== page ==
backyard of a colonial farmhouse clearing brush
gardening and landscape

3 Reasons We’re Clearing Brush On Our Property

We’ve been clearing brush on our property for five long, long years now for three important reasons.

One of those reasons is not because we are gluttons for punishment.

But sometimes I wonder.

It’s also not because it is our idea of a good time.

It isn’t.

Here’s the view of our backyard in 2019. Looks like an idyllic scene, right?

3 Reasons We're Clearing Brush On Our Property

Many things can look idyllic in the right light and from a distance and with the sound turned off, including history.

What that photo does not show is that twenty years ago, most of the trees and brush behind where the kids are playing did not exist. That’s approximately half an acre of land that was previously a field.

We’re happy for the trees. The brush, vines, and poison ivy…not as much.

So, why are we clearing brush beyond the obvious?

First, we want our property to be easier to take care of in the long run.

We hope to live in this house for many years. That’s a discreet way of saying the longer we live here, the older we are going to get and we might not be as energetic and able-bodied.

Wouldn’t it be easier to just let the brush do its thing then? Live free and grow wild! Maybe for a short while, but in our experience, that always bites you where it hurts the most, usually in the wallet.

The brush will take over. It’s not personal. That’s just what it is designed to do.

In our case, the overgrown brush was initially blocking our view of the pool, creating a safety hazard. It was also growing too close to the house, which is bad for the siding, roof, and foundation. We’ve removed all that and have now moved on to other overgrown areas on the property.

The bottom line is we have plenty of problems without brush gone wild contributing to the mix. We don’t want to spend time or money on this down the road when we’re old not as spry as we are now.

3 Reasons We're Clearing Brush On Our Property

Second, we’re clearing brush to save trees. 

We realized if you looked hard, trees (ash maybe?) were trying to grow on our property but were being choked out by brush. How rude!

If we wanted to save those trees, we had to clear the brush and give the trees room to grow. Everyone needs a bit of personal space, including trees.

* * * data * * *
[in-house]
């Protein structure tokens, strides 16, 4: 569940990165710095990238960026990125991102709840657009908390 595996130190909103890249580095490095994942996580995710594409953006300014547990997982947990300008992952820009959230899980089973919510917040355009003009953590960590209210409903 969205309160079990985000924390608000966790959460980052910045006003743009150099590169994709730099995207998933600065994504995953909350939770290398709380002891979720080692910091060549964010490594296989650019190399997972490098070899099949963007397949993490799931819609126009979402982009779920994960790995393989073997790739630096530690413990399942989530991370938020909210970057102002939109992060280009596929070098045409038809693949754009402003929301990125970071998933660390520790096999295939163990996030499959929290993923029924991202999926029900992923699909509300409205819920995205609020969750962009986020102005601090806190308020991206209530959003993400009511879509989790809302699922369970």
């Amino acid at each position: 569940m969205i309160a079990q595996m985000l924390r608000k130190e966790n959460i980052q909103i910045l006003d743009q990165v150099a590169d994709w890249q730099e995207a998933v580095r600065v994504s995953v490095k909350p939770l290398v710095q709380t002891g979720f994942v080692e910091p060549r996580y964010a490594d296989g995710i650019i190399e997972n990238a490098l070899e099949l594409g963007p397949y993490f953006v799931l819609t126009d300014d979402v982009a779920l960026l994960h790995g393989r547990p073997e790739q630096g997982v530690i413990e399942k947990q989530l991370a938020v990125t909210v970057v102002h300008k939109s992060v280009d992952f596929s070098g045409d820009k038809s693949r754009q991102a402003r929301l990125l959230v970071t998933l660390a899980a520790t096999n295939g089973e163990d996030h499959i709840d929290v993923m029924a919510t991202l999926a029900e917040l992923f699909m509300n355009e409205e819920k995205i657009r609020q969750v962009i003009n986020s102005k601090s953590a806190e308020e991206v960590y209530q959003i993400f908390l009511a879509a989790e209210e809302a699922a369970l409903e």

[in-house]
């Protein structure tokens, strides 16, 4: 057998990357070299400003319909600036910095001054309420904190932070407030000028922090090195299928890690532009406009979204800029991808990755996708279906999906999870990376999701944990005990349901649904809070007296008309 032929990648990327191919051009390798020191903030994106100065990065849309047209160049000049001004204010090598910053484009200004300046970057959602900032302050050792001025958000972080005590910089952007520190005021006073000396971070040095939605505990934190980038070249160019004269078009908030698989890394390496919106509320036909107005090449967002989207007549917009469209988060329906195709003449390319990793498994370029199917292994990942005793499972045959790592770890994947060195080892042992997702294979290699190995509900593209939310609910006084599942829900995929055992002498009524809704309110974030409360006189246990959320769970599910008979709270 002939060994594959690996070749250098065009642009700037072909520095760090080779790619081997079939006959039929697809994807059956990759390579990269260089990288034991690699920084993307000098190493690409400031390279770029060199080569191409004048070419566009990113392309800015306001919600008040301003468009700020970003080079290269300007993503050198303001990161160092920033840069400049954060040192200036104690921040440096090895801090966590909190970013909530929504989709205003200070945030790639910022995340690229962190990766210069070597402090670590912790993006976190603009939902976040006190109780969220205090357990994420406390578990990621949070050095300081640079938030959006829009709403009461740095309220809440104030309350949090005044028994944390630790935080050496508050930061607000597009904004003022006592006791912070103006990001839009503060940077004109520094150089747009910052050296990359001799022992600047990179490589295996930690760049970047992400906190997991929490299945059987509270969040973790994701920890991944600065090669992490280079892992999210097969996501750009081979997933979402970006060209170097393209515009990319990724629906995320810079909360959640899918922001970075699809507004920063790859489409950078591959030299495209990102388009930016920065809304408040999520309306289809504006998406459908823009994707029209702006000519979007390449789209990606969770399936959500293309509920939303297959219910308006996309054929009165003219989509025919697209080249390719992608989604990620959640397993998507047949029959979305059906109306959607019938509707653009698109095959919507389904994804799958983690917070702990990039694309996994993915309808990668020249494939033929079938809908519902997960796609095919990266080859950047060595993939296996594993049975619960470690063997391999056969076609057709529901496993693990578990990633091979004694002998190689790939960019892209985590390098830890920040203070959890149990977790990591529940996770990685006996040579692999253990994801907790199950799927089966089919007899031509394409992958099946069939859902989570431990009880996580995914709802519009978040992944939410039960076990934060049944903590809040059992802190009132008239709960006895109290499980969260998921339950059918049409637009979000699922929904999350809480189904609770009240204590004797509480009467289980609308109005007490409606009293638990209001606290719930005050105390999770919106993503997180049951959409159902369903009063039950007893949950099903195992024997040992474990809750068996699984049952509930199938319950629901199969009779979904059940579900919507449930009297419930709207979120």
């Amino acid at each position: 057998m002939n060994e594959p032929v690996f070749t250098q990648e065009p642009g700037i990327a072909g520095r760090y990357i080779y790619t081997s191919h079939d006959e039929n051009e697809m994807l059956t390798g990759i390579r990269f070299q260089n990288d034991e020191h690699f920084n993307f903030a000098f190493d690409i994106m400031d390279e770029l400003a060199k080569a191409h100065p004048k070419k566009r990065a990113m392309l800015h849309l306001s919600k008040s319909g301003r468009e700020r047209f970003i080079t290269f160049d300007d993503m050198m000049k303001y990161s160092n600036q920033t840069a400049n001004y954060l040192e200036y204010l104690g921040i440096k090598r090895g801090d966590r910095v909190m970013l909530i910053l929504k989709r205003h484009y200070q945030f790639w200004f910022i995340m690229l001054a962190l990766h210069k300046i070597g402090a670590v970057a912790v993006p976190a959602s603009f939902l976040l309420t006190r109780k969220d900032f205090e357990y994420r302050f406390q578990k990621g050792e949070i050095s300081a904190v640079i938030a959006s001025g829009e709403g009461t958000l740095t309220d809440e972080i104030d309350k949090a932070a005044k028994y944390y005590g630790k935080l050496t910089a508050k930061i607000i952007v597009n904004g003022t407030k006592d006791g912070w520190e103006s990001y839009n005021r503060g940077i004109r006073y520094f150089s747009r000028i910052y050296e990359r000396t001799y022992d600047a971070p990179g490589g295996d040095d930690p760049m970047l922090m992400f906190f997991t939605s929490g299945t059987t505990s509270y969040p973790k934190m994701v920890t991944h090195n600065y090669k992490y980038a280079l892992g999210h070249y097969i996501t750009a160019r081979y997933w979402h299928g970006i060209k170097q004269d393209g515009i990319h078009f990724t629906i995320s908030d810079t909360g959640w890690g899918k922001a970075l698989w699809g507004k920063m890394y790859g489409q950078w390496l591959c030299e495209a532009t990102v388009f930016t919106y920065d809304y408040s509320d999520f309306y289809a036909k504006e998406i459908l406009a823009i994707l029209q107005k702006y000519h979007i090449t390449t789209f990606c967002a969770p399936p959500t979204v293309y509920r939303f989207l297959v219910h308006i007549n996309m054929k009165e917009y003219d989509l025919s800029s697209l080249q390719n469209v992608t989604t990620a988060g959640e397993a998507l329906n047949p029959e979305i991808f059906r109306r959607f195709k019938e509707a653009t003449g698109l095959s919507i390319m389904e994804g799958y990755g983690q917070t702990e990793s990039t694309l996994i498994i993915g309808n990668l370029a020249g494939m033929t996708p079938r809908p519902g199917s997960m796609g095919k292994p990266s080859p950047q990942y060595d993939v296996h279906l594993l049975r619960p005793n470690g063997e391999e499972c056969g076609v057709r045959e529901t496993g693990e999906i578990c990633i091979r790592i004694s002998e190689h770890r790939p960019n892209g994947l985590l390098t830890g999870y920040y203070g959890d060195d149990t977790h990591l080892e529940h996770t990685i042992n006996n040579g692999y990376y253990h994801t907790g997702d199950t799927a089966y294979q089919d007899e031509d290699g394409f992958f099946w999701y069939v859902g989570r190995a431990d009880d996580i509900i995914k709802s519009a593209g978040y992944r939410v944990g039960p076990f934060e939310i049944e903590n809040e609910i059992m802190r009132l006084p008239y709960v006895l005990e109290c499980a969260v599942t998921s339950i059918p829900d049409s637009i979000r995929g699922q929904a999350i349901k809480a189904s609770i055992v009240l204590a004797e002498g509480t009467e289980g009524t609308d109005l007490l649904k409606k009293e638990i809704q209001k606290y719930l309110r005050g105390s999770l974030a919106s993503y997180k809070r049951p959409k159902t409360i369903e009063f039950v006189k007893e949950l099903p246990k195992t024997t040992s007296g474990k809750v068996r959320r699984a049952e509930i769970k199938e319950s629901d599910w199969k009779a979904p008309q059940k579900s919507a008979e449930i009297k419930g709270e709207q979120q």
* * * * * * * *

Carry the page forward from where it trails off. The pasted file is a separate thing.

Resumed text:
And don’t even get me started on vines. Vines will climb up your trees and kill them. Even if you manage to save the tree before it fully dies, it will forever bear the scars of what the vines did to it.

3 Reasons We're Clearing Brush On Our Property

Third, we want to increase the useable space on our property.

It’s hard to do anything with a plot of land that’s covered in a wild menagerie of brush.

Garden plot? Nope.

Solar panels? Nope.

Outbuildings? Nope.

Pickleball court? Nope.

3 Reasons We're Clearing Brush On Our Property

What are we going to do with the area we are clearing now? 

We’ll plant grass and turn it into a park-like setting for now. In the long term, we’re interested in installing solar panels on the property. We aren’t in a financial position to do that now, but that works to our advantage because solar technology will improve the longer we wait.

We’re also eager to have a better view of what’s happening in the cornfield adjacent to our property. There’s something so soothing about feeling like you’re part of a farm without having to do the actual work of a farmer. It might be a little like watching someone clear brush without having to do it yourself. Haha!

Stay tuned to see how this area continues to evolve!

What’s your landscaping philosophy? Have you ever dealt with out-of-control brush? How do you feel about farmland? You can always comment on this blog post, email us here, or reach out via Instagram or Facebook.

Have a happy day!

P.S. We mostly use hand tools for removing the brush. We had the 32″ Fiskars Tree Trimmer since 2016! It’s a workhorse. We use a shovel and an iron pry bar for digging out roots, rocks, and stumps. We love the Gorilla Cart for hauling away brush but wish we had the version with never-flat tires. Last, we use an 18-inch rechargeable chainsaw for cutting down the big stuff.

Thanks for being here today. Here are some other posts you might enjoy. 

The Age-Related Reason Why We’re Removing Tree Stumps

Solar Landscaping Lights: A Literal Glow Up For Our House

How To Hang A Clothesline On A Deck Railing


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